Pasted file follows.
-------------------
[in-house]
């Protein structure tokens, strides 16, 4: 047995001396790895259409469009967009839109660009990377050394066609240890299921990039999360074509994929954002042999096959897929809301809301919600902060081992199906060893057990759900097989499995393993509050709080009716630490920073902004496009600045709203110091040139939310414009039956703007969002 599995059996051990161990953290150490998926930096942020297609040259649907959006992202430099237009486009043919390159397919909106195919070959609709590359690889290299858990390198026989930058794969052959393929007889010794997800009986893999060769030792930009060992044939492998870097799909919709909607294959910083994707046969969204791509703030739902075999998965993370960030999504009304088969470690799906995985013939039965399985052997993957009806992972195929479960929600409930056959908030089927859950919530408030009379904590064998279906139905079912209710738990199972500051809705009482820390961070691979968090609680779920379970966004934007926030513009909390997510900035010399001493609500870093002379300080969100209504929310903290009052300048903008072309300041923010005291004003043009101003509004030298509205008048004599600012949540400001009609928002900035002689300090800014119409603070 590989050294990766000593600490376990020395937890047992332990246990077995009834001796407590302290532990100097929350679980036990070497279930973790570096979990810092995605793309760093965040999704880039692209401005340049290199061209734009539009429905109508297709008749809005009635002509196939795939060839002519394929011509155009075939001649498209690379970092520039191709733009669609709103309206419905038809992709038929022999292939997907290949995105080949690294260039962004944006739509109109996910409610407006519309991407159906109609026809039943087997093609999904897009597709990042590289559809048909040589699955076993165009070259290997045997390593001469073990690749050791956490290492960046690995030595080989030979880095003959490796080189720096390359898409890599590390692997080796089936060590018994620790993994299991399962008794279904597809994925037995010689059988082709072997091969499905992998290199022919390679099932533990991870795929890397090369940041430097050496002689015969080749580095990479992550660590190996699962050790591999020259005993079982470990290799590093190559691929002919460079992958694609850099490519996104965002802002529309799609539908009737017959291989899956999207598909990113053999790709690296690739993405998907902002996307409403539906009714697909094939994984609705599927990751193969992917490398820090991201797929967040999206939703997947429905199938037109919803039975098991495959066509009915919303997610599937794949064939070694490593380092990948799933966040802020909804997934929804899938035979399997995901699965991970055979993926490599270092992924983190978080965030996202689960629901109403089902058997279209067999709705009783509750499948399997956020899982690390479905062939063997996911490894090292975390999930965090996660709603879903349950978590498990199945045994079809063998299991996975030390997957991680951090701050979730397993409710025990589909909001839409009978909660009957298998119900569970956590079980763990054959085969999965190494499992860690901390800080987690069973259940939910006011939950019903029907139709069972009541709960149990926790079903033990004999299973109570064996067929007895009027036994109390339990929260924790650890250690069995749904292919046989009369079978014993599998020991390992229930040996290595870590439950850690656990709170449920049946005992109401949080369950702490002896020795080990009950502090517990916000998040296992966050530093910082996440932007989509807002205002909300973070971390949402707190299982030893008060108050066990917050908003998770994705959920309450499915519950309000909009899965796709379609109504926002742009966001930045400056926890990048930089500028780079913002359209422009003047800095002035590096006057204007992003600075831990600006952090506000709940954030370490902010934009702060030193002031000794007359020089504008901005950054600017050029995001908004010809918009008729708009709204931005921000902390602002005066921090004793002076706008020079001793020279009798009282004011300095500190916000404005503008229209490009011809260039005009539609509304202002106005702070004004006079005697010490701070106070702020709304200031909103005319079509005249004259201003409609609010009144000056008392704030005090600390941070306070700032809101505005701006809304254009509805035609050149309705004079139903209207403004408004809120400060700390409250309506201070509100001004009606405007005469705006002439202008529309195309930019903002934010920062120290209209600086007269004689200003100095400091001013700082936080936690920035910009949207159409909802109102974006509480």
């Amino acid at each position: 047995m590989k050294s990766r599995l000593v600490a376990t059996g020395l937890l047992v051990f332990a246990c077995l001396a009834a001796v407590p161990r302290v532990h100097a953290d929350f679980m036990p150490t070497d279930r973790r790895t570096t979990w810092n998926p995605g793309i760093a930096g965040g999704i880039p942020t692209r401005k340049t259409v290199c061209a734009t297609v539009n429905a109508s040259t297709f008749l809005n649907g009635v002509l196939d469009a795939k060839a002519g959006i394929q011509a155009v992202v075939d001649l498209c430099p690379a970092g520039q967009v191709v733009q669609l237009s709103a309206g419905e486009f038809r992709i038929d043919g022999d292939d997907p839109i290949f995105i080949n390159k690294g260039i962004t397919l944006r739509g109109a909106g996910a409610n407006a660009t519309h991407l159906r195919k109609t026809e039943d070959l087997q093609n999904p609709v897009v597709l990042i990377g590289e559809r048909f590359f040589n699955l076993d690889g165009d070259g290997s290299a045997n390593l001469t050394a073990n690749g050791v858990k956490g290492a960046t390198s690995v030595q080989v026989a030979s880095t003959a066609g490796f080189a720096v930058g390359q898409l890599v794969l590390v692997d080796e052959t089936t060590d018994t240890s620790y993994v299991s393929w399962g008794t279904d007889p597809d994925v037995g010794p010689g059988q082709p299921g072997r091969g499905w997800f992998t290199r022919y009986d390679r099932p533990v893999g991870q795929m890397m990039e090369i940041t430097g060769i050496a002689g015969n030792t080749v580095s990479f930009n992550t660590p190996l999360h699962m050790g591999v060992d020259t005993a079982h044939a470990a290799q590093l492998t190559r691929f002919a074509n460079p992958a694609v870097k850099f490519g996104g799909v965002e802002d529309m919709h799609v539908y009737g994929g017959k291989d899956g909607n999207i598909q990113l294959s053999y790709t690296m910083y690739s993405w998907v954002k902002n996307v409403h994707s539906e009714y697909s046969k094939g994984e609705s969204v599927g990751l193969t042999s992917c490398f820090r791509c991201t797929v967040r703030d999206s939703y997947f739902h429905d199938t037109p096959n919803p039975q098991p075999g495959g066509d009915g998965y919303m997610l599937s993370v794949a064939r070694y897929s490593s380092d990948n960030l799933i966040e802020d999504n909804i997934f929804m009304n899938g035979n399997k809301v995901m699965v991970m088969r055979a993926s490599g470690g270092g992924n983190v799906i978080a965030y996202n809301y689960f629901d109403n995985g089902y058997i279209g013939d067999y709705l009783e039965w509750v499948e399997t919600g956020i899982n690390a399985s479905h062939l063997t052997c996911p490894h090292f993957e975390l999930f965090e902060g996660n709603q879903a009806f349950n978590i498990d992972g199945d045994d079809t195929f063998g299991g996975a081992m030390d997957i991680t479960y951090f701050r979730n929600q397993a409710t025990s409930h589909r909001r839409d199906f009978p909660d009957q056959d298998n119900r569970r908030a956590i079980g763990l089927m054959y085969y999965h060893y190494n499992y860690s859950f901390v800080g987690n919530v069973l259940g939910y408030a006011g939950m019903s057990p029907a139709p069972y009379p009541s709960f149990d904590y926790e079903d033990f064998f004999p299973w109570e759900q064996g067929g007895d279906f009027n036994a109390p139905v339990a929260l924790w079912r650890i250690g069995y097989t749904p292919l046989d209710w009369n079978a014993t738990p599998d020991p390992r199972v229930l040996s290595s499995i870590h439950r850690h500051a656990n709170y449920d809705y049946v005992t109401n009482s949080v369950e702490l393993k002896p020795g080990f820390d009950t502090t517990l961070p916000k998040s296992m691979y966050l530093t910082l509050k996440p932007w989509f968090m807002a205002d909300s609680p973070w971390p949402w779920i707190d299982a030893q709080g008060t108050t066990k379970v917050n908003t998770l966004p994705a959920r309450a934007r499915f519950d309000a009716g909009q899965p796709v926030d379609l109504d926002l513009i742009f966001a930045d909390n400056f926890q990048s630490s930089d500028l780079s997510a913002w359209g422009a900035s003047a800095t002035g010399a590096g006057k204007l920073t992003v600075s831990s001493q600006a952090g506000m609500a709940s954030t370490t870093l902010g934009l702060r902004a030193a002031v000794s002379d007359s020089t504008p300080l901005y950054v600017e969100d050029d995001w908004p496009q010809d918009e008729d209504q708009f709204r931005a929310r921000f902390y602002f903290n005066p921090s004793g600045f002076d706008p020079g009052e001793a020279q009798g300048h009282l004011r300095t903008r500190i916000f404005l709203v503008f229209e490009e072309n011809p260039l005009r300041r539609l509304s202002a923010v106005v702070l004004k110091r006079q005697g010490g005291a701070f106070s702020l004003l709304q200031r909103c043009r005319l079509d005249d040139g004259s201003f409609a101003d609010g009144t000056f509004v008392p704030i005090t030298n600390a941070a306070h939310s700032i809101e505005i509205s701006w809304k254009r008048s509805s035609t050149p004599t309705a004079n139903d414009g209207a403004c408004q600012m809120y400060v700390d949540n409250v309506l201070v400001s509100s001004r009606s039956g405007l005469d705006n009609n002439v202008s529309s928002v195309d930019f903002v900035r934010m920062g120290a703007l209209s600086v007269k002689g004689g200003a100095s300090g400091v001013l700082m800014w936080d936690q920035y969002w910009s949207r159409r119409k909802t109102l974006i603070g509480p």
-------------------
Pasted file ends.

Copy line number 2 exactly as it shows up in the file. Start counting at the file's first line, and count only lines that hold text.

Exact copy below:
């Protein structure tokens, strides 16, 4: 047995001396790895259409469009967009839109660009990377050394066609240890299921990039999360074509994929954002042999096959897929809301809301919600902060081992199906060893057990759900097989499995393993509050709080009716630490920073902004496009600045709203110091040139939310414009039956703007969002 599995059996051990161990953290150490998926930096942020297609040259649907959006992202430099237009486009043919390159397919909106195919070959609709590359690889290299858990390198026989930058794969052959393929007889010794997800009986893999060769030792930009060992044939492998870097799909919709909607294959910083994707046969969204791509703030739902075999998965993370960030999504009304088969470690799906995985013939039965399985052997993957009806992972195929479960929600409930056959908030089927859950919530408030009379904590064998279906139905079912209710738990199972500051809705009482820390961070691979968090609680779920379970966004934007926030513009909390997510900035010399001493609500870093002379300080969100209504929310903290009052300048903008072309300041923010005291004003043009101003509004030298509205008048004599600012949540400001009609928002900035002689300090800014119409603070 590989050294990766000593600490376990020395937890047992332990246990077995009834001796407590302290532990100097929350679980036990070497279930973790570096979990810092995605793309760093965040999704880039692209401005340049290199061209734009539009429905109508297709008749809005009635002509196939795939060839002519394929011509155009075939001649498209690379970092520039191709733009669609709103309206419905038809992709038929022999292939997907290949995105080949690294260039962004944006739509109109996910409610407006519309991407159906109609026809039943087997093609999904897009597709990042590289559809048909040589699955076993165009070259290997045997390593001469073990690749050791956490290492960046690995030595080989030979880095003959490796080189720096390359898409890599590390692997080796089936060590018994620790993994299991399962008794279904597809994925037995010689059988082709072997091969499905992998290199022919390679099932533990991870795929890397090369940041430097050496002689015969080749580095990479992550660590190996699962050790591999020259005993079982470990290799590093190559691929002919460079992958694609850099490519996104965002802002529309799609539908009737017959291989899956999207598909990113053999790709690296690739993405998907902002996307409403539906009714697909094939994984609705599927990751193969992917490398820090991201797929967040999206939703997947429905199938037109919803039975098991495959066509009915919303997610599937794949064939070694490593380092990948799933966040802020909804997934929804899938035979399997995901699965991970055979993926490599270092992924983190978080965030996202689960629901109403089902058997279209067999709705009783509750499948399997956020899982690390479905062939063997996911490894090292975390999930965090996660709603879903349950978590498990199945045994079809063998299991996975030390997957991680951090701050979730397993409710025990589909909001839409009978909660009957298998119900569970956590079980763990054959085969999965190494499992860690901390800080987690069973259940939910006011939950019903029907139709069972009541709960149990926790079903033990004999299973109570064996067929007895009027036994109390339990929260924790650890250690069995749904292919046989009369079978014993599998020991390992229930040996290595870590439950850690656990709170449920049946005992109401949080369950702490002896020795080990009950502090517990916000998040296992966050530093910082996440932007989509807002205002909300973070971390949402707190299982030893008060108050066990917050908003998770994705959920309450499915519950309000909009899965796709379609109504926002742009966001930045400056926890990048930089500028780079913002359209422009003047800095002035590096006057204007992003600075831990600006952090506000709940954030370490902010934009702060030193002031000794007359020089504008901005950054600017050029995001908004010809918009008729708009709204931005921000902390602002005066921090004793002076706008020079001793020279009798009282004011300095500190916000404005503008229209490009011809260039005009539609509304202002106005702070004004006079005697010490701070106070702020709304200031909103005319079509005249004259201003409609609010009144000056008392704030005090600390941070306070700032809101505005701006809304254009509805035609050149309705004079139903209207403004408004809120400060700390409250309506201070509100001004009606405007005469705006002439202008529309195309930019903002934010920062120290209209600086007269004689200003100095400091001013700082936080936690920035910009949207159409909802109102974006509480």